Here are some fabrics I’ve pulled off the ‘nets that would be lovely for this pattern –

coral eyelet
Italian Red Coral Eyelet – from Mood Fabrics
This would be a great choice for adding a lining – or if you want to skip the lining and still go with bias binding finishes, make sure you get an appropriate underlining. You could also sew a matching slip 🙂

tropical sateen
Tropical Cotton Sateen – from Mood Fabrics
Busy prints are great for hiding wonky seams, if you’re concerned about neatness 🙂 If you plan on sewing this pattern with a stretch fabric, you may want to consider sizing down (make a muslin out of similar weight/stretch fabric first, to check!).

abstract sateen
Abstract Cotton Sateen – from Mood Fabrics
I couldn’t resist. This fabric is AMAZING.

seersucker
Red and White Striped Cotton Seersucker – from Mood Fabrics
Easy to sew and lovely to wear, cotton seersucker is a great option if you live in a hot climate. I love the classic red and white stripes!

linen
Pinstriped Linen from Blackbird Fabrics
Another good option for hot climates. This linen is similar to the stuff I used to make my linen pajamas 🙂

shirting
Denim Chambray Cotton Shirting – from A Fashionable Stitch
Ain’t nothing that says you have to use shirting to make shirts. Make yourself a comfy little dress instead 🙂

agf
Art Gallery Fabrics: Arizona from Grey’s Fabric
Quilting cotton is a surprisingly good choice for this pattern, since it has the weight and drape that looks best with the bodice and skirt – and you have aaaalll kinds of fun prints to choose from 😀 I’ve never personally sewn with Art Gallery Fabrics, but everyone on the internet seems to go apeshit over them. At any rate, this is one helluva fun print!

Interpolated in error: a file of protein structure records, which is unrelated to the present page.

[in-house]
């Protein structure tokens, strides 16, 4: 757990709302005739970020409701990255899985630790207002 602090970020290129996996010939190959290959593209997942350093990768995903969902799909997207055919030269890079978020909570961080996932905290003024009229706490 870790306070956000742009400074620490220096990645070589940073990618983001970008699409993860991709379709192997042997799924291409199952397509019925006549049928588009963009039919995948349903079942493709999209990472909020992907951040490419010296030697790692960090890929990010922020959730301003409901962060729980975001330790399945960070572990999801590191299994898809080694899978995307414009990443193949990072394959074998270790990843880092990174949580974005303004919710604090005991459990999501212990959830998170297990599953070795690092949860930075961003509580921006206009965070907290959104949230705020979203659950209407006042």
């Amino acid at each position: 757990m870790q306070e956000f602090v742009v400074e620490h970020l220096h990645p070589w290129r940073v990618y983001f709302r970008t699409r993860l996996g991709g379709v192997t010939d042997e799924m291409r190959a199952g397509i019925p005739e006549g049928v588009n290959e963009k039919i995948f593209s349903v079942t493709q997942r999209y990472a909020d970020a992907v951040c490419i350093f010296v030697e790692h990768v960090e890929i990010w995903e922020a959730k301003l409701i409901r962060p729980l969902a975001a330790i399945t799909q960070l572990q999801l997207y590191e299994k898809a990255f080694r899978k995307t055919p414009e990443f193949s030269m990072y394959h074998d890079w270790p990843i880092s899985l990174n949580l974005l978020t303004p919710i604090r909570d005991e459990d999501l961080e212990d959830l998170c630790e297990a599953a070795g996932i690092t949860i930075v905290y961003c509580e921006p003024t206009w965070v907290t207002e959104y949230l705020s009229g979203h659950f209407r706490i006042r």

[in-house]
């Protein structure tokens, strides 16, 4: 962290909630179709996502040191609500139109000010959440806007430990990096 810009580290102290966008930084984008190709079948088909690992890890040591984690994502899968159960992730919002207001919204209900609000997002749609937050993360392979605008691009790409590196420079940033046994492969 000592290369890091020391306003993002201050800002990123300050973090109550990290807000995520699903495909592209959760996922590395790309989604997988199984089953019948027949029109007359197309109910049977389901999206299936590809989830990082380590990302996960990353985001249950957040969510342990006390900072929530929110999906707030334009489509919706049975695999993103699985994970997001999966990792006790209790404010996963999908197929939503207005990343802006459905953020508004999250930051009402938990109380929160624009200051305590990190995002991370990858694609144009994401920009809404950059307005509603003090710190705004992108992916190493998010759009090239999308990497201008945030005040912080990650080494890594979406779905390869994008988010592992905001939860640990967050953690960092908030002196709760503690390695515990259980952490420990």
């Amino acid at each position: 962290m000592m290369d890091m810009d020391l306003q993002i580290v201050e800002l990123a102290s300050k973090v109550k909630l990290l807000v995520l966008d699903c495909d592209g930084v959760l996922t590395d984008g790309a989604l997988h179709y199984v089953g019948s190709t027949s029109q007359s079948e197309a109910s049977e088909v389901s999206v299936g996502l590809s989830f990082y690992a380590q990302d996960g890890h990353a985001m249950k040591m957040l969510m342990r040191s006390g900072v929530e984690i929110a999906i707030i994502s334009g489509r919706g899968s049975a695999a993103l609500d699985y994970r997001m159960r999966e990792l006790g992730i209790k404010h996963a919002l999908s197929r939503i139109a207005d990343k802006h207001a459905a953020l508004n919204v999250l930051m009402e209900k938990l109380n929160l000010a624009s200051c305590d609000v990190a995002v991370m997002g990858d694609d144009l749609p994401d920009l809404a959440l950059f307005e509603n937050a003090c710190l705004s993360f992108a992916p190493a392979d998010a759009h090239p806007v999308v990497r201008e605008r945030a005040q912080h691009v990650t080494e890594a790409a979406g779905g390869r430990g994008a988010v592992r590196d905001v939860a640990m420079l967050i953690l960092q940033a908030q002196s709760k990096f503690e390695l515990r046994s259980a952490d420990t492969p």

A few notes about fabric:
– As I mentioned, if you’re sewing stuff that’s on the sheer side and you don’t want to mess with a lining, make sure you get an appropriate underlining fabric. I prefer to use white cotton voile or batiste (or black, or, whatever color looks best with my fabric), as it doesn’t add too much weight. If you aren’t sure about the weight, hold it with a piece of your main fabric and see how you like the way it feels. I won’t be covering underlining in this OAL, but I have a tutorial on my blog if you need help!
– Those of y’all sewing stripes or directional prints (meaning if you turn it the other way, it’s quite obviously upside-down) – make sure you buy extra fabric! Depending on the width of your fabric and the size you’re cutting, 1/2 yard – 1 yard will do.
– Prewash your fabric, however you plan on sewing your final garment. For me, that’s a cold wash and a low tumble dry (I hang my dresses to dry once they’re done – only because I hate ironing! Ha. But I always pre-shrink in the dryer just in case it accidentally gets tossed in there later down the line!).
– For your bias facings (and pockets, for that matter!), you may want to use a lighter fabric if your main fabric is a bit bulky. This is the case with my Ikat – I don’t want bulky facings, so I’m getting something lighter. Again, cotton batiste or voile is a really good choice for this, as is quilting cotton or cotton shirting. You can use almost anything, but remember that you’re dealing with skinny strips cut on the bias, so maybe don’t try the silk right now (unless you’re feeling really brazen!). Also, get something that presses well – like cotton or rayon. You will be pressing the hell out of your facings, and you want something that will respond to that. Polyester is not a good choice for this. I always stash-raid for this kind of thing, but if you’re buying, you’ll need about 1/2 a yard (and you’ll have tonssss left over to make even more bias binding, so get something you really love 🙂 ). Of course, you also buy those pre-made bias tapes – I don’t care for them, because I think the fabric is too stiff to look nice (and the color selection is very limited), but it’s definitely a lazy option if you don’t want to make your own. You’ll need the kind that is 1″ wide.